Mrs. Devorah Groner, a pioneering matriarch of Jewry in Melbourne, Australia, passed away on May 27. She was 92 years old.
She was born in Smolensk, Russia, in the spring of 1926 to Rabbi Chaim Tzvi and Breina Konikov, devoted Chabad Chassidim. Having served as a community rabbi and determined not to work on Shabbat, Rabbi Chaim Tzvi found piecework employment making clothing from home, one of the few professions in Soviet Russia that allowed workers to set their own hours. Also blessed with mechanical skills, he soon found himself fixing the sewing machines and equipment of many other Chassidic workers engaged in similar trades.
His success aroused some jealousy, and he soon found himself the target of unwanted attention from the Soviet authorities. In 1929, armed with affidavits and tickets from relatives in the United States, the Konikov family immigrated to the United Stattes, settling in New Jersey. Devorah was 4 years old at the time. She would later recall how difficult it was to acclimate to an American kindergarten, where only English was spoken. Years later, when groups of Russian children came to Australia and enrolled in the schools her husband led, she reached out, and was able to relate to them personally and help ease their transition by empathizing with their immigrant experience.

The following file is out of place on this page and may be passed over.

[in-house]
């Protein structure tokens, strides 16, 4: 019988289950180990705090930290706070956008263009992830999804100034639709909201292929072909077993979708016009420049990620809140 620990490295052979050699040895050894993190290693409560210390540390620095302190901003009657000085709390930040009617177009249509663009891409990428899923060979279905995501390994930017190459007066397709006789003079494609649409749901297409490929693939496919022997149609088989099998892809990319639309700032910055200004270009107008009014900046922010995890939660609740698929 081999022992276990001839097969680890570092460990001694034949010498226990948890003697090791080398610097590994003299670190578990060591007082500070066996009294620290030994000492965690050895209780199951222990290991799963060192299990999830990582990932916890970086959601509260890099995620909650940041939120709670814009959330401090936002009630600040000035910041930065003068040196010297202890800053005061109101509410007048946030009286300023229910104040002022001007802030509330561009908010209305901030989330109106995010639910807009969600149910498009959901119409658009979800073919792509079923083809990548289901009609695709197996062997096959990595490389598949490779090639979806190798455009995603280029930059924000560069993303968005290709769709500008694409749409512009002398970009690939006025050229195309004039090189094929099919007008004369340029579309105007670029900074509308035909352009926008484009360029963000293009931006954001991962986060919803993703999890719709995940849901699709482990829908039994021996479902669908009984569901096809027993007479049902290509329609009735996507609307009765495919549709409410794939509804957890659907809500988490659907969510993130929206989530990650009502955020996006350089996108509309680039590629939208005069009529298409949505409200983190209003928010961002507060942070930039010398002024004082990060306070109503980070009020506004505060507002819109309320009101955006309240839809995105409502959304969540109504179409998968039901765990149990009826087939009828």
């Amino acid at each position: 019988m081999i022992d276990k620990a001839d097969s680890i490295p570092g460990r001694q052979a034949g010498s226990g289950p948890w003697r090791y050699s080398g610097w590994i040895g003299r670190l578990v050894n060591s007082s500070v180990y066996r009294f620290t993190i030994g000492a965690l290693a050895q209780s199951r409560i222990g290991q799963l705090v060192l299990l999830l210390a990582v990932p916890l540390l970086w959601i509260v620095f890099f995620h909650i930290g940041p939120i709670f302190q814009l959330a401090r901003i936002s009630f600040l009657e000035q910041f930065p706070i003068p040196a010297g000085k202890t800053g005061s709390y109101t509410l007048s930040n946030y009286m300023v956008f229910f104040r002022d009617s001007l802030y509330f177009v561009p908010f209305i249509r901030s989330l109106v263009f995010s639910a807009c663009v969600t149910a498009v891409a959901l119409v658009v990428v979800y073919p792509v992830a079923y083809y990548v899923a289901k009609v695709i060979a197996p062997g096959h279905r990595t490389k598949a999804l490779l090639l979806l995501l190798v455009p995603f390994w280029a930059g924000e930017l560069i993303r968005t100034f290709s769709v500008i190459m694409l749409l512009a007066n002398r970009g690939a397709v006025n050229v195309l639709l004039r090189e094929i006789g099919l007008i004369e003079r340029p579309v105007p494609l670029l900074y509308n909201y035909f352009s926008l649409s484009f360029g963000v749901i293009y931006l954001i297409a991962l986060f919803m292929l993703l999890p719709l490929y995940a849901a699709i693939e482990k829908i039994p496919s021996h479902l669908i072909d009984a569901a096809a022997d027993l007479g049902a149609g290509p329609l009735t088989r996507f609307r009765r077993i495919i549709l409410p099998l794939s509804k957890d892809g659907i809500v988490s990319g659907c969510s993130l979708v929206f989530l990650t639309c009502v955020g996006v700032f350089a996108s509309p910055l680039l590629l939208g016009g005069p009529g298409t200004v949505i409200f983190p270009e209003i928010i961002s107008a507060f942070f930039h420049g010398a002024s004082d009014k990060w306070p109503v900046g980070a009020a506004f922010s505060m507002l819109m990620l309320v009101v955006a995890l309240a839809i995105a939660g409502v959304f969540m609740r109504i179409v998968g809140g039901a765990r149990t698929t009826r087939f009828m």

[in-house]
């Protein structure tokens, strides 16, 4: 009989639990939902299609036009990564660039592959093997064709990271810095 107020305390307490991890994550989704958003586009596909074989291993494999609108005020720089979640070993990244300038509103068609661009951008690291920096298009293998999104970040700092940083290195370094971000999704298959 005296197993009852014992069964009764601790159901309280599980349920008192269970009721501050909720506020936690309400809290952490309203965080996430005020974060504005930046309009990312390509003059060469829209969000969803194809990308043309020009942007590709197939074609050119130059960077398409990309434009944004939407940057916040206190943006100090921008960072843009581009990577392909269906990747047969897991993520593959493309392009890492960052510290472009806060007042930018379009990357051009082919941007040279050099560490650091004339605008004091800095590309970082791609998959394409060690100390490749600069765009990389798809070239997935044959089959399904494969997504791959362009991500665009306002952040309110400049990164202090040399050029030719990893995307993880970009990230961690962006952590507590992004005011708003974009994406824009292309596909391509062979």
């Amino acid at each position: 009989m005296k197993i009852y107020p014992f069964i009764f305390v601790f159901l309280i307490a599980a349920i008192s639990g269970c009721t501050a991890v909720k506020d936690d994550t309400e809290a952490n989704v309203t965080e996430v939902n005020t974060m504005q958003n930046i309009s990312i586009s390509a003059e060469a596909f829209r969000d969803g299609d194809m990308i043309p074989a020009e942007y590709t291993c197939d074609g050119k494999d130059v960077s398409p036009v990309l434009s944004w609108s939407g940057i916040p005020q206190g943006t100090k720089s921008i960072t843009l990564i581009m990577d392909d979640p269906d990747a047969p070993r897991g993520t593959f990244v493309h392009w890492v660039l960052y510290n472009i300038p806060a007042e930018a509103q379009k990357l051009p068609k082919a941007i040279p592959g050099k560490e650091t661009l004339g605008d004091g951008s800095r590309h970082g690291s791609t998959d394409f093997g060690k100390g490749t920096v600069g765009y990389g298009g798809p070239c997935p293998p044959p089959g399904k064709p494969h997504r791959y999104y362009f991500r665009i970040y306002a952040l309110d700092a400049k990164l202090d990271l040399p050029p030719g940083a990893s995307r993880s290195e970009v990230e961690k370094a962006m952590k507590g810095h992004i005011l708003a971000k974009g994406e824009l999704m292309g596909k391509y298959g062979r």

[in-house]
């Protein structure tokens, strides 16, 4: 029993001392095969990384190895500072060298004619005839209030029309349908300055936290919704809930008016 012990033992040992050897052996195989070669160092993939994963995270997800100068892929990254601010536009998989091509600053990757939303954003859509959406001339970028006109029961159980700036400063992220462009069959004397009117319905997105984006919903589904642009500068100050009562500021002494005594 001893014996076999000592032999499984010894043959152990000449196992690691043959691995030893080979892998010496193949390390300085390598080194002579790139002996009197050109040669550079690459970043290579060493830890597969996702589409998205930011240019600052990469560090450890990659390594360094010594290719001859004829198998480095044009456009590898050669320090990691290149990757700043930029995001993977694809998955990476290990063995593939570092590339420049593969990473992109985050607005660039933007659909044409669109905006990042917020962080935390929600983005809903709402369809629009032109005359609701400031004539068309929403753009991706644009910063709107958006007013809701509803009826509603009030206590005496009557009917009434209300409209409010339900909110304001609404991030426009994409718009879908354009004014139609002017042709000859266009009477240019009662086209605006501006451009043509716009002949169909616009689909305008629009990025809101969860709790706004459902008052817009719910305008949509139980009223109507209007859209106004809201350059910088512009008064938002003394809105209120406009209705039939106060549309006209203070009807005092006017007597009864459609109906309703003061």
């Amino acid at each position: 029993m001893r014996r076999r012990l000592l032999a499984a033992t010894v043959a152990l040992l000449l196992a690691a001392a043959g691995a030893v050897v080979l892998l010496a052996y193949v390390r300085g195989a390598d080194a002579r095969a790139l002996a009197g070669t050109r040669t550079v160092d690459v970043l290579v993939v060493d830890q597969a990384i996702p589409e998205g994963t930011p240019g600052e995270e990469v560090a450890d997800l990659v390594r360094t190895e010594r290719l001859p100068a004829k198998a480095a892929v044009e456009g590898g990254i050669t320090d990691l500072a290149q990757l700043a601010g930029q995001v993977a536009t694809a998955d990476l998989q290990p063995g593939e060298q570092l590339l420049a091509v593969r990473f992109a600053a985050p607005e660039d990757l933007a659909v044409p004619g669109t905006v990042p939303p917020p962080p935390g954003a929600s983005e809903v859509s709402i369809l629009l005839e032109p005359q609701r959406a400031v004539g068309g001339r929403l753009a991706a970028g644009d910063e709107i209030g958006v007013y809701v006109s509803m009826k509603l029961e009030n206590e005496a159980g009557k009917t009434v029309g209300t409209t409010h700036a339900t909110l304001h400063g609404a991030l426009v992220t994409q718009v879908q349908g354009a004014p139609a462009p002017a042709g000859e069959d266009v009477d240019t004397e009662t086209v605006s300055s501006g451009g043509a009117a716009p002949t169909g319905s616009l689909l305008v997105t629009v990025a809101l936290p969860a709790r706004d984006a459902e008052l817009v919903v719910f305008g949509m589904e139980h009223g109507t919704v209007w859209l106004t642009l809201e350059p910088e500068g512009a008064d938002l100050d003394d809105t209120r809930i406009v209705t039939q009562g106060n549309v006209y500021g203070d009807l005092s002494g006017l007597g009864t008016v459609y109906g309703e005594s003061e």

In 1933, her father was appointed rabbi of the Tzemach Tzedek synagogue in the Williamsburg section of Brooklyn, N.Y. In addition to his official rabbinical duties, Rabbi Konikov was deeply involved in many aspects of Jewish education. He would gather children on Shabbat afternoon for treats, Torahthoughts and stories. He taught them basic Judaism after their public-school days. He even released records in which he spoke and sang in Yiddish. These projects were often family affairs, where Devorah and her brothers would contribute to the efforts in any way they could.